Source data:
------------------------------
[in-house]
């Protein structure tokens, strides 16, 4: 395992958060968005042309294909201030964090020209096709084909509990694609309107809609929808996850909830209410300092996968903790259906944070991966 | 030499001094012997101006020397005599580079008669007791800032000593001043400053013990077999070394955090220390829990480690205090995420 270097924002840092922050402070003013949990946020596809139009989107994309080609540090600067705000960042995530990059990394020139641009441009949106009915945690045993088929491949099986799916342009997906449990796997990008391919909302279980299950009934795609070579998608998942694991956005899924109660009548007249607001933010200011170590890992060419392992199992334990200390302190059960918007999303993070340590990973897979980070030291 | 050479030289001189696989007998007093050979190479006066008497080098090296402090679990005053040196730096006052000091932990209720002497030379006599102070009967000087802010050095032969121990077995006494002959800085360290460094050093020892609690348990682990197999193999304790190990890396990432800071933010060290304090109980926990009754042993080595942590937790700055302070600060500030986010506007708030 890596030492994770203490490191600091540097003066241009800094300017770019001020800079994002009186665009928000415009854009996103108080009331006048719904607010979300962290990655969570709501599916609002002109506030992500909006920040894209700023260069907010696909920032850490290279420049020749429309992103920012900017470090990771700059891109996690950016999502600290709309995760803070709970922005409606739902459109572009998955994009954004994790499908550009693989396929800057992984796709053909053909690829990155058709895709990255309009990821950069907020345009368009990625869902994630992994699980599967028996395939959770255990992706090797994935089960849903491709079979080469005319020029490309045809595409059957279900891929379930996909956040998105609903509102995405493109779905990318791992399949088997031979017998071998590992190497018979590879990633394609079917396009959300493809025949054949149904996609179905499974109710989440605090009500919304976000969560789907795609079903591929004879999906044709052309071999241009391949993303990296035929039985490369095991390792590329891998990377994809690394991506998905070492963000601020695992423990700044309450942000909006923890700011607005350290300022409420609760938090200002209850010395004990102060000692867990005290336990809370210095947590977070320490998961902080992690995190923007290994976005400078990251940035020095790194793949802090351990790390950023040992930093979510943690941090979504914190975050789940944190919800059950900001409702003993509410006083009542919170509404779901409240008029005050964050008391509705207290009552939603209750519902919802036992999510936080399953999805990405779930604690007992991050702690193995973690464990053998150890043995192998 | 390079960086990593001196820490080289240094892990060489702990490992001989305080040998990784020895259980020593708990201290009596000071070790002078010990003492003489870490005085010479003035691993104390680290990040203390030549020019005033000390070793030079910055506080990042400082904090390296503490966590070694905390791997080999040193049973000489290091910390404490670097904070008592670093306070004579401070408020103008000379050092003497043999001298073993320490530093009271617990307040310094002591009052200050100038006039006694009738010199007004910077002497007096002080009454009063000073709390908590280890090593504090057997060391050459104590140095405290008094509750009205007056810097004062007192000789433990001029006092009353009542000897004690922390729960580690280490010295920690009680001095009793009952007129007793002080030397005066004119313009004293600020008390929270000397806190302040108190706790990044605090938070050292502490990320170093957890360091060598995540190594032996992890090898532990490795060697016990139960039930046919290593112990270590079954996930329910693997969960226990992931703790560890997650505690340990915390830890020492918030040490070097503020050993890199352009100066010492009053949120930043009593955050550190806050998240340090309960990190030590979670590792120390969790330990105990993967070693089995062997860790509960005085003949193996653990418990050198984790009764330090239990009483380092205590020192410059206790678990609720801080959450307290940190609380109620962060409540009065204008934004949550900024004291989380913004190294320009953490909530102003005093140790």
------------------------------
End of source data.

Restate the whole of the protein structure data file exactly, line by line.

[in-house]
């Protein structure tokens, strides 16, 4: 395992958060968005042309294909201030964090020209096709084909509990694609309107809609929808996850909830209410300092996968903790259906944070991966 | 030499001094012997101006020397005599580079008669007791800032000593001043400053013990077999070394955090220390829990480690205090995420 270097924002840092922050402070003013949990946020596809139009989107994309080609540090600067705000960042995530990059990394020139641009441009949106009915945690045993088929491949099986799916342009997906449990796997990008391919909302279980299950009934795609070579998608998942694991956005899924109660009548007249607001933010200011170590890992060419392992199992334990200390302190059960918007999303993070340590990973897979980070030291 | 050479030289001189696989007998007093050979190479006066008497080098090296402090679990005053040196730096006052000091932990209720002497030379006599102070009967000087802010050095032969121990077995006494002959800085360290460094050093020892609690348990682990197999193999304790190990890396990432800071933010060290304090109980926990009754042993080595942590937790700055302070600060500030986010506007708030 890596030492994770203490490191600091540097003066241009800094300017770019001020800079994002009186665009928000415009854009996103108080009331006048719904607010979300962290990655969570709501599916609002002109506030992500909006920040894209700023260069907010696909920032850490290279420049020749429309992103920012900017470090990771700059891109996690950016999502600290709309995760803070709970922005409606739902459109572009998955994009954004994790499908550009693989396929800057992984796709053909053909690829990155058709895709990255309009990821950069907020345009368009990625869902994630992994699980599967028996395939959770255990992706090797994935089960849903491709079979080469005319020029490309045809595409059957279900891929379930996909956040998105609903509102995405493109779905990318791992399949088997031979017998071998590992190497018979590879990633394609079917396009959300493809025949054949149904996609179905499974109710989440605090009500919304976000969560789907795609079903591929004879999906044709052309071999241009391949993303990296035929039985490369095991390792590329891998990377994809690394991506998905070492963000601020695992423990700044309450942000909006923890700011607005350290300022409420609760938090200002209850010395004990102060000692867990005290336990809370210095947590977070320490998961902080992690995190923007290994976005400078990251940035020095790194793949802090351990790390950023040992930093979510943690941090979504914190975050789940944190919800059950900001409702003993509410006083009542919170509404779901409240008029005050964050008391509705207290009552939603209750519902919802036992999510936080399953999805990405779930604690007992991050702690193995973690464990053998150890043995192998 | 390079960086990593001196820490080289240094892990060489702990490992001989305080040998990784020895259980020593708990201290009596000071070790002078010990003492003489870490005085010479003035691993104390680290990040203390030549020019005033000390070793030079910055506080990042400082904090390296503490966590070694905390791997080999040193049973000489290091910390404490670097904070008592670093306070004579401070408020103008000379050092003497043999001298073993320490530093009271617990307040310094002591009052200050100038006039006694009738010199007004910077002497007096002080009454009063000073709390908590280890090593504090057997060391050459104590140095405290008094509750009205007056810097004062007192000789433990001029006092009353009542000897004690922390729960580690280490010295920690009680001095009793009952007129007793002080030397005066004119313009004293600020008390929270000397806190302040108190706790990044605090938070050292502490990320170093957890360091060598995540190594032996992890090898532990490795060697016990139960039930046919290593112990270590079954996930329910693997969960226990992931703790560890997650505690340990915390830890020492918030040490070097503020050993890199352009100066010492009053949120930043009593955050550190806050998240340090309960990190030590979670590792120390969790330990105990993967070693089995062997860790509960005085003949193996653990418990050198984790009764330090239990009483380092205590020192410059206790678990609720801080959450307290940190609380109620962060409540009065204008934004949550900024004291989380913004190294320009953490909530102003005093140790």